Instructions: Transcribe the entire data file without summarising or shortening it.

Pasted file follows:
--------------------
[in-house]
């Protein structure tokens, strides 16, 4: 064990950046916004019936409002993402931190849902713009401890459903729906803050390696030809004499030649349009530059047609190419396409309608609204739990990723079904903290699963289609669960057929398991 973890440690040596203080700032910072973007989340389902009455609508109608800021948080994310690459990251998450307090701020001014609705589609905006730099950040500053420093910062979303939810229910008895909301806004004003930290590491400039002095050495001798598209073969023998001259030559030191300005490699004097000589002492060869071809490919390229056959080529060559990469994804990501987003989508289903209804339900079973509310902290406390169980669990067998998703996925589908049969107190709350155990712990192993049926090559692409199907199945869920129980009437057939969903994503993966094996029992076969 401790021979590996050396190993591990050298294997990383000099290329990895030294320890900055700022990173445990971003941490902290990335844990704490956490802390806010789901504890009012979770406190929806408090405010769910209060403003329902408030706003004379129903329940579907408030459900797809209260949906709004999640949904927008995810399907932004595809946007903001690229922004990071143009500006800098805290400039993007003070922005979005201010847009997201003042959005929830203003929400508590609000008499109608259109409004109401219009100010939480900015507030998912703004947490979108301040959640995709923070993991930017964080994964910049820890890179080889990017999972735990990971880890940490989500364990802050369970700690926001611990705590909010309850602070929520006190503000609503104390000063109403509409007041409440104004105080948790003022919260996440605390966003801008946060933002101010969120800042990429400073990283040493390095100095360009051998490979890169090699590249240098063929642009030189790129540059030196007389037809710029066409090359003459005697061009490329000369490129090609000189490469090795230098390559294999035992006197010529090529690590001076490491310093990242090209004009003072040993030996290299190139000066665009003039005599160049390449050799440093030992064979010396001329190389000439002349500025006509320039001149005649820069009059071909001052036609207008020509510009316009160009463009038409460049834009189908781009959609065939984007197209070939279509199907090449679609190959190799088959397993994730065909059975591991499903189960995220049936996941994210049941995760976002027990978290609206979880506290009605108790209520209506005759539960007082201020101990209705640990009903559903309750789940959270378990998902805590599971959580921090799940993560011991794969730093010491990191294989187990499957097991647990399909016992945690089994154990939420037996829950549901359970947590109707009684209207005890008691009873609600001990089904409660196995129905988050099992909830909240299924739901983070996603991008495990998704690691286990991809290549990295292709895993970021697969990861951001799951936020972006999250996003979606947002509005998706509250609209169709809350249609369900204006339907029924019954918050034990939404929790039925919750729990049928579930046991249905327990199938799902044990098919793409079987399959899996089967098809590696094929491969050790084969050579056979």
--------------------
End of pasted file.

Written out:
[in-house]
């Protein structure tokens, strides 16, 4: 064990950046916004019936409002993402931190849902713009401890459903729906803050390696030809004499030649349009530059047609190419396409309608609204739990990723079904903290699963289609669960057929398991 973890440690040596203080700032910072973007989340389902009455609508109608800021948080994310690459990251998450307090701020001014609705589609905006730099950040500053420093910062979303939810229910008895909301806004004003930290590491400039002095050495001798598209073969023998001259030559030191300005490699004097000589002492060869071809490919390229056959080529060559990469994804990501987003989508289903209804339900079973509310902290406390169980669990067998998703996925589908049969107190709350155990712990192993049926090559692409199907199945869920129980009437057939969903994503993966094996029992076969 401790021979590996050396190993591990050298294997990383000099290329990895030294320890900055700022990173445990971003941490902290990335844990704490956490802390806010789901504890009012979770406190929806408090405010769910209060403003329902408030706003004379129903329940579907408030459900797809209260949906709004999640949904927008995810399907932004595809946007903001690229922004990071143009500006800098805290400039993007003070922005979005201010847009997201003042959005929830203003929400508590609000008499109608259109409004109401219009100010939480900015507030998912703004947490979108301040959640995709923070993991930017964080994964910049820890890179080889990017999972735990990971880890940490989500364990802050369970700690926001611990705590909010309850602070929520006190503000609503104390000063109403509409007041409440104004105080948790003022919260996440605390966003801008946060933002101010969120800042990429400073990283040493390095100095360009051998490979890169090699590249240098063929642009030189790129540059030196007389037809710029066409090359003459005697061009490329000369490129090609000189490469090795230098390559294999035992006197010529090529690590001076490491310093990242090209004009003072040993030996290299190139000066665009003039005599160049390449050799440093030992064979010396001329190389000439002349500025006509320039001149005649820069009059071909001052036609207008020509510009316009160009463009038409460049834009189908781009959609065939984007197209070939279509199907090449679609190959190799088959397993994730065909059975591991499903189960995220049936996941994210049941995760976002027990978290609206979880506290009605108790209520209506005759539960007082201020101990209705640990009903559903309750789940959270378990998902805590599971959580921090799940993560011991794969730093010491990191294989187990499957097991647990399909016992945690089994154990939420037996829950549901359970947590109707009684209207005890008691009873609600001990089904409660196995129905988050099992909830909240299924739901983070996603991008495990998704690691286990991809290549990295292709895993970021697969990861951001799951936020972006999250996003979606947002509005998706509250609209169709809350249609369900204006339907029924019954918050034990939404929790039925919750729990049928579930046991249905327990199938799902044990098919793409079987399959899996089967098809590696094929491969050790084969050579056979």